Paris: With Pen and Pencil eBook

This eBook from the Gutenberg Project consists of approximately 239 pages of information about Paris.
asked if he would not come into the garden and drink a glass of wine.  The act was a spontaneous one, and arose from good-nature and high spirits.  The young American entered, and in the course of a conversation told the company that he was an American.  Instantly the scene changed.  He was loudly cheered, and one man remarked, with very significant gestures and looks, that “he came from a republic!” Nothing would do but that the guest must sit down and accept of food and wine to an alarming extent.  He was, in fact, made so much of, that he became somewhat alarmed, for he was young and inexperienced.  I may as well finish the story by saying what was the truth, that so many of the party begged the privilege of drinking with him, that he became somewhat giddy and unfit to retrace his steps.  He was unused to wine, and the moment the Parisians saw it, they urged him to drink no more, and asking his hotel, they took him carefully and kindly to it in a carriage, after an hour or two had passed away and he had pretty much recovered from his dissipation.  Now there can be no doubt that the enthusiastic politeness of the artisans, arose from the fact that he was a republican, and from a great republican country, and such facts which I have repeatedly witnessed, or heard of, assure me that the old republican fire is not extinguished in the hearts of the common people of Paris.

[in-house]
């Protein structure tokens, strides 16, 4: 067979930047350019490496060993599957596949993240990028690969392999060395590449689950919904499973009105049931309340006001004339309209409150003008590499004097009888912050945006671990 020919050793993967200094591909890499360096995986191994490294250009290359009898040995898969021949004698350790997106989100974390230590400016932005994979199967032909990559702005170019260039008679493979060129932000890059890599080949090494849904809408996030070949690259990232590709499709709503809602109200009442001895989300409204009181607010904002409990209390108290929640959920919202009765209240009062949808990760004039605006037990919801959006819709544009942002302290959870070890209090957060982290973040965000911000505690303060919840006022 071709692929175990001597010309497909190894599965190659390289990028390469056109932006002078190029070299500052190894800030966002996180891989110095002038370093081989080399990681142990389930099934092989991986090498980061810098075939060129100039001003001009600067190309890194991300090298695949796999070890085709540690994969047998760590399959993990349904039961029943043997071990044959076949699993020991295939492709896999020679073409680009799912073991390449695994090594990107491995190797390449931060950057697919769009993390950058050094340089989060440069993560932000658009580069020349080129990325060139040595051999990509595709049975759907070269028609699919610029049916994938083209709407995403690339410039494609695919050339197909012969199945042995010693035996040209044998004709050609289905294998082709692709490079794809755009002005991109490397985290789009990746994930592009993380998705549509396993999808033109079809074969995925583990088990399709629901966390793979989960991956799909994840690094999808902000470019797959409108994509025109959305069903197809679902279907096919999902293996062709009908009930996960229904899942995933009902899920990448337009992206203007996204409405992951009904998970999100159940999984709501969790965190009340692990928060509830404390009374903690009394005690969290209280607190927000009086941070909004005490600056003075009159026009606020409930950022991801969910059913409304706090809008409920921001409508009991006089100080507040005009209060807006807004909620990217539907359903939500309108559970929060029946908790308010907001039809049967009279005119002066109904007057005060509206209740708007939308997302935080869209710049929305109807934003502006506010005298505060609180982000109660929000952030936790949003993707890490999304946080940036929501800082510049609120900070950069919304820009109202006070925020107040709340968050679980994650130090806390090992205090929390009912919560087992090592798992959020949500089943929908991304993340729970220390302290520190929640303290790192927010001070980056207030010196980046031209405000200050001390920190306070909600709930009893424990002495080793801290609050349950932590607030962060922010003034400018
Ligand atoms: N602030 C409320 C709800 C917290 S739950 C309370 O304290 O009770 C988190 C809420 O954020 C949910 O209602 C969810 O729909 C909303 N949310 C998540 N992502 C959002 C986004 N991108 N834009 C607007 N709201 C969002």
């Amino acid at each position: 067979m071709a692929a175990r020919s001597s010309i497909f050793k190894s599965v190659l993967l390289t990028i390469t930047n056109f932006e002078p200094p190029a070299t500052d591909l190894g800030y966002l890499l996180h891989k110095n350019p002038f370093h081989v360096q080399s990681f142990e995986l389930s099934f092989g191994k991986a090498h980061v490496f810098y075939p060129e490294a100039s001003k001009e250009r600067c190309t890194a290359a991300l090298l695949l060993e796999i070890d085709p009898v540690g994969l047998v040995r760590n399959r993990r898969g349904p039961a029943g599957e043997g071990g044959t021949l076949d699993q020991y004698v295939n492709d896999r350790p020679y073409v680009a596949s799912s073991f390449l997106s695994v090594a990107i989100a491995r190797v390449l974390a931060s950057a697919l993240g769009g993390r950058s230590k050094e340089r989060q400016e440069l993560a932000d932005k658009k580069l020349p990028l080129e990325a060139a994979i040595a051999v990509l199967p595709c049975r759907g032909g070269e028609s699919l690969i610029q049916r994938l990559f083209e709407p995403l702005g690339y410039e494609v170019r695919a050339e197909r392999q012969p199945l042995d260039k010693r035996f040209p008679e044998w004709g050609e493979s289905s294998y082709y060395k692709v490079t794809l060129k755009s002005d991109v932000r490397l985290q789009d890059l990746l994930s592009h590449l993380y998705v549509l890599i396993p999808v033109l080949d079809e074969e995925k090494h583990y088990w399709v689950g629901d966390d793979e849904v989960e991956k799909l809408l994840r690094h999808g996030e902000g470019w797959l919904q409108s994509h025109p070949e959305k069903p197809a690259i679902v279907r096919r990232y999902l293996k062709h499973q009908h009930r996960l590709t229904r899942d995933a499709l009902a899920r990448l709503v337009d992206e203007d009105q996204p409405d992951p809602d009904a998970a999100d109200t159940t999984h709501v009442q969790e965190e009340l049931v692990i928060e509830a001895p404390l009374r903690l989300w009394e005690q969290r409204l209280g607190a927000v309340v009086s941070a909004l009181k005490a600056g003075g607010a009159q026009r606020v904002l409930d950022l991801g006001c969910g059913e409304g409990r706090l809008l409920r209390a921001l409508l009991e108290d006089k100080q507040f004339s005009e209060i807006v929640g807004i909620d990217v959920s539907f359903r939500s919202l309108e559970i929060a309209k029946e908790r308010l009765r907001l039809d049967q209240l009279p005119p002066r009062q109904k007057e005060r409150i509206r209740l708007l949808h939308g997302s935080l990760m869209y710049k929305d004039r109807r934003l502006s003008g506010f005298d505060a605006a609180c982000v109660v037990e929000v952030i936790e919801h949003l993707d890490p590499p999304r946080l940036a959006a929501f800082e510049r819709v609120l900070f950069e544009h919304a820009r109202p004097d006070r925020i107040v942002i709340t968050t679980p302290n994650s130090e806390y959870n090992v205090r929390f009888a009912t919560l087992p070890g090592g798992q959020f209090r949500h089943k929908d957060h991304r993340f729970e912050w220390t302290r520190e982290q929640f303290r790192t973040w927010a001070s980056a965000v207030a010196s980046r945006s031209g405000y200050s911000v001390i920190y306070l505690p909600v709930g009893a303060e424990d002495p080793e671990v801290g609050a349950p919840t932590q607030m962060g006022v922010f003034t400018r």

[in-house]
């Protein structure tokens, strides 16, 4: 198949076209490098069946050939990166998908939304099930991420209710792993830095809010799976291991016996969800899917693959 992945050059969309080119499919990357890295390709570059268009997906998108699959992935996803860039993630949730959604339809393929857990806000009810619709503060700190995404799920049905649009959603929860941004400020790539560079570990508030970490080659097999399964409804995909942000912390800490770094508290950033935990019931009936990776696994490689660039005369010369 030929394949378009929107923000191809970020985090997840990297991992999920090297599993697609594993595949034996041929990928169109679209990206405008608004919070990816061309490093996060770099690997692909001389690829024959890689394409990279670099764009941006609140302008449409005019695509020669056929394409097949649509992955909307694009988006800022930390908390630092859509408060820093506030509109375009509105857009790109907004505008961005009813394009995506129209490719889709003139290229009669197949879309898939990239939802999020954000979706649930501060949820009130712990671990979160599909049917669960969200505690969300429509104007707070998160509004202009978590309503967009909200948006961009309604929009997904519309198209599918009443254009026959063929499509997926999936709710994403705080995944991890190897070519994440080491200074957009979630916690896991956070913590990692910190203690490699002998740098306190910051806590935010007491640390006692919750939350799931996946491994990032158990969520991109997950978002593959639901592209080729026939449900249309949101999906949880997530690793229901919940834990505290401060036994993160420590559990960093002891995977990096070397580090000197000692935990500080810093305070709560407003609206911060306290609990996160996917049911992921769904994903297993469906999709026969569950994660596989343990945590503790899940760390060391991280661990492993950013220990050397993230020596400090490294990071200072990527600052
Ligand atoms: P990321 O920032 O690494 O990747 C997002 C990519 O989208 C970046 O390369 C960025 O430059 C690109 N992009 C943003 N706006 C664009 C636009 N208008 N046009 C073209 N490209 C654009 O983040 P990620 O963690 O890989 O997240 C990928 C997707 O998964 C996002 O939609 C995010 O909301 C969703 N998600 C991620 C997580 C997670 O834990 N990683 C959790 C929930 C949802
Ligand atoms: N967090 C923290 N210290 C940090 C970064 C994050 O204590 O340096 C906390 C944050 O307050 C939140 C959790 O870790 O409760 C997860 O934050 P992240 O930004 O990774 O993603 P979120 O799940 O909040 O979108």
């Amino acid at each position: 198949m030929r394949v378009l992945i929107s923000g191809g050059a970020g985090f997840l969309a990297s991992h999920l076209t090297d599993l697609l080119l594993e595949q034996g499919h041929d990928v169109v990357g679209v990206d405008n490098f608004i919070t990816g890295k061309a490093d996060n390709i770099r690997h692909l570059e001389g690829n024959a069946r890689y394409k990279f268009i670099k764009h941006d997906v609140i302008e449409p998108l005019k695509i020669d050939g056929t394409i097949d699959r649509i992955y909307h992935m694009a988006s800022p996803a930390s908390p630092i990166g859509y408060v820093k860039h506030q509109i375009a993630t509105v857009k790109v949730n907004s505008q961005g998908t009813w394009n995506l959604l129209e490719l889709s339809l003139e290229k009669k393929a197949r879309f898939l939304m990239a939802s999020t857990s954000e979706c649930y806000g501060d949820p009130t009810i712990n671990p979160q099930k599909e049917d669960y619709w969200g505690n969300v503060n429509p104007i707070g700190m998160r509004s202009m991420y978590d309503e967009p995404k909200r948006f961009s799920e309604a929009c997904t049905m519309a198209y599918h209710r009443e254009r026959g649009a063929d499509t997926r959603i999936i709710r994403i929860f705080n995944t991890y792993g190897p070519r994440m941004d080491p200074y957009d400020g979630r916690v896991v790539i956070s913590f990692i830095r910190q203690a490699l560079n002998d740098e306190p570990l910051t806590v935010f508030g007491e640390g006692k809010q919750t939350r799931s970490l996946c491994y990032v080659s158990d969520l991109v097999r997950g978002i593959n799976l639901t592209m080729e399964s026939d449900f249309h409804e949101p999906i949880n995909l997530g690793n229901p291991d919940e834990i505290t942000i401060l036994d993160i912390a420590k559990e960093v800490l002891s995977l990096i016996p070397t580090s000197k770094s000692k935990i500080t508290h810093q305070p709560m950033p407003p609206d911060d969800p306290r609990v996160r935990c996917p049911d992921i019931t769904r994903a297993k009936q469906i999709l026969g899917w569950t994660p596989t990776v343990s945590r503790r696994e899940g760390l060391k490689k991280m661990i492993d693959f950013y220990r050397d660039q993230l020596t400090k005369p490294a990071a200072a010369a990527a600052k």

After a frugal dinner at the inn, I sauntered still further into the country, so as, if possible, to get a glimpse of the farm-houses.  But one cannot get any fair idea of French agriculture so near Paris.  A great deal of the land is used in cultivating vegetables for the Paris markets, and this land is scarcely a specimen of the farms of France, it is more like gardens.  I found a few buildings which were occupied by these gardeners, and one or two genuine farmers, and while there was evidently scientific culture bestowed upon the land, the tools were generally clumsy, and altogether too heavy for convenience and dispatch.  It struck me as very singular.  Paris excels in the manufacturing of light and graceful articles of almost every kind.  Certainly, in jewelry, cutlery, and all manner of ornamental articles, it is the first city in the world.  How comes it, then, that so near Paris, agricultural implements are so far behind the age?  I would by no means have the reader infer that the best of agricultural tools are not manufactured in France.  Such is not the fact, as the Paris Exhibition proved, but who buys them?  Now is it not a significant fact, that within a bow-shot of Paris I found tools in use, which would be laughed at in the free states of America?  The true reason for this, is to be found in the condition of the French agricultural laborer.  He is ignorant and unambitious.  Where the laborer is intelligent, he will have light and excellent tools to work with.  This is a universal fact.  The slaves of the southern states are in a state of brutal ignorance, and their agricultural

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Paris: With Pen and Pencil from Project Gutenberg. Public domain.
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